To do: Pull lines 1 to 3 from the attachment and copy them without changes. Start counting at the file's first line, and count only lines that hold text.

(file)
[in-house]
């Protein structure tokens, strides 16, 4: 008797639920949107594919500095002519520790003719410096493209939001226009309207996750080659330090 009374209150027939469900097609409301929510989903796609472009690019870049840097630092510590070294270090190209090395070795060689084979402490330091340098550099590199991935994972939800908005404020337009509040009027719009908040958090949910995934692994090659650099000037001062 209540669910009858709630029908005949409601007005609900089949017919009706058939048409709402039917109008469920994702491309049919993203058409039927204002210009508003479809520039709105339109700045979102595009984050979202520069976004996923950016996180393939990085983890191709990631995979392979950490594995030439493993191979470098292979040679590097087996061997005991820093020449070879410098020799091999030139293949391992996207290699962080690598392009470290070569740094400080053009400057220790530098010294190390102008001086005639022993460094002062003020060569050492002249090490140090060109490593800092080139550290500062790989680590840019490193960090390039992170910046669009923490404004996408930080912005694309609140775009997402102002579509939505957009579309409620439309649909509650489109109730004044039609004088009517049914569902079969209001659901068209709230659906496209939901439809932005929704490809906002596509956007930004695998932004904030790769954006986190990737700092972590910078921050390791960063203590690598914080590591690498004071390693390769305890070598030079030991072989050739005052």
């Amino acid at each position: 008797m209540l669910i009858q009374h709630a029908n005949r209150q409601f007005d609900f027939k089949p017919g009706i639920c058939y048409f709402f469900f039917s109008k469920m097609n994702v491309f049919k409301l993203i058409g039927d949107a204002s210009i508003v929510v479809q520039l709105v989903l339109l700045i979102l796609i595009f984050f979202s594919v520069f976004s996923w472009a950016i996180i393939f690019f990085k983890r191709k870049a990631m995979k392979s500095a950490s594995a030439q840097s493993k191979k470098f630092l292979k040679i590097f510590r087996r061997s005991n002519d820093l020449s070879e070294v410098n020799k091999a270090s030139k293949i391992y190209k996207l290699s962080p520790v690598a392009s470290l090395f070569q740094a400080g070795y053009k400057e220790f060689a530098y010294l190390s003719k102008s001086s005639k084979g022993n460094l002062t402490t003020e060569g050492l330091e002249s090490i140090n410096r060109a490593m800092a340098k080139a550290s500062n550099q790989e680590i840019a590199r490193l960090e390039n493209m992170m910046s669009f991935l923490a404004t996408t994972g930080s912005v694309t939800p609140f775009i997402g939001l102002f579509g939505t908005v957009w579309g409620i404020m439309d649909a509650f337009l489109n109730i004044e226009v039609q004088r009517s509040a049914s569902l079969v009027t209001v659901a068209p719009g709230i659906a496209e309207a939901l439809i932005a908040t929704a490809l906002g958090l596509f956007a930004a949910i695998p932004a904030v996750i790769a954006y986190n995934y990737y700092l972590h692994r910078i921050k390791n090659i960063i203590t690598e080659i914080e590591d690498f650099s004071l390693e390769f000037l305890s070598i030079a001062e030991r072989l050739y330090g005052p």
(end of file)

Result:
[in-house]
């Protein structure tokens, strides 16, 4: 008797639920949107594919500095002519520790003719410096493209939001226009309207996750080659330090 009374209150027939469900097609409301929510989903796609472009690019870049840097630092510590070294270090190209090395070795060689084979402490330091340098550099590199991935994972939800908005404020337009509040009027719009908040958090949910995934692994090659650099000037001062 209540669910009858709630029908005949409601007005609900089949017919009706058939048409709402039917109008469920994702491309049919993203058409039927204002210009508003479809520039709105339109700045979102595009984050979202520069976004996923950016996180393939990085983890191709990631995979392979950490594995030439493993191979470098292979040679590097087996061997005991820093020449070879410098020799091999030139293949391992996207290699962080690598392009470290070569740094400080053009400057220790530098010294190390102008001086005639022993460094002062003020060569050492002249090490140090060109490593800092080139550290500062790989680590840019490193960090390039992170910046669009923490404004996408930080912005694309609140775009997402102002579509939505957009579309409620439309649909509650489109109730004044039609004088009517049914569902079969209001659901068209709230659906496209939901439809932005929704490809906002596509956007930004695998932004904030790769954006986190990737700092972590910078921050390791960063203590690598914080590591690498004071390693390769305890070598030079030991072989050739005052």
């Amino acid at each position: 008797m209540l669910i009858q009374h709630a029908n005949r209150q409601f007005d609900f027939k089949p017919g009706i639920c058939y048409f709402f469900f039917s109008k469920m097609n994702v491309f049919k409301l993203i058409g039927d949107a204002s210009i508003v929510v479809q520039l709105v989903l339109l700045i979102l796609i595009f984050f979202s594919v520069f976004s996923w472009a950016i996180i393939f690019f990085k983890r191709k870049a990631m995979k392979s500095a950490s594995a030439q840097s493993k191979k470098f630092l292979k040679i590097f510590r087996r061997s005991n002519d820093l020449s070879e070294v410098n020799k091999a270090s030139k293949i391992y190209k996207l290699s962080p520790v690598a392009s470290l090395f070569q740094a400080g070795y053009k400057e220790f060689a530098y010294l190390s003719k102008s001086s005639k084979g022993n460094l002062t402490t003020e060569g050492l330091e002249s090490i140090n410096r060109a490593m800092a340098k080139a550290s500062n550099q790989e680590i840019a590199r490193l960090e390039n493209m992170m910046s669009f991935l923490a404004t996408t994972g930080s912005v694309t939800p609140f775009i997402g939001l102002f579509g939505t908005v957009w579309g409620i404020m439309d649909a509650f337009l489109n109730i004044e226009v039609q004088r009517s509040a049914s569902l079969v009027t209001v659901a068209p719009g709230i659906a496209e309207a939901l439809i932005a908040t929704a490809l906002g958090l596509f956007a930004a949910i695998p932004a904030v996750i790769a954006y986190n995934y990737y700092l972590h692994r910078i921050k390791n090659i960063i203590t690598e080659i914080e590591d690498f650099s004071l390693e390769f000037l305890s070598i030079a001062e030991r072989l050739y330090g005052p």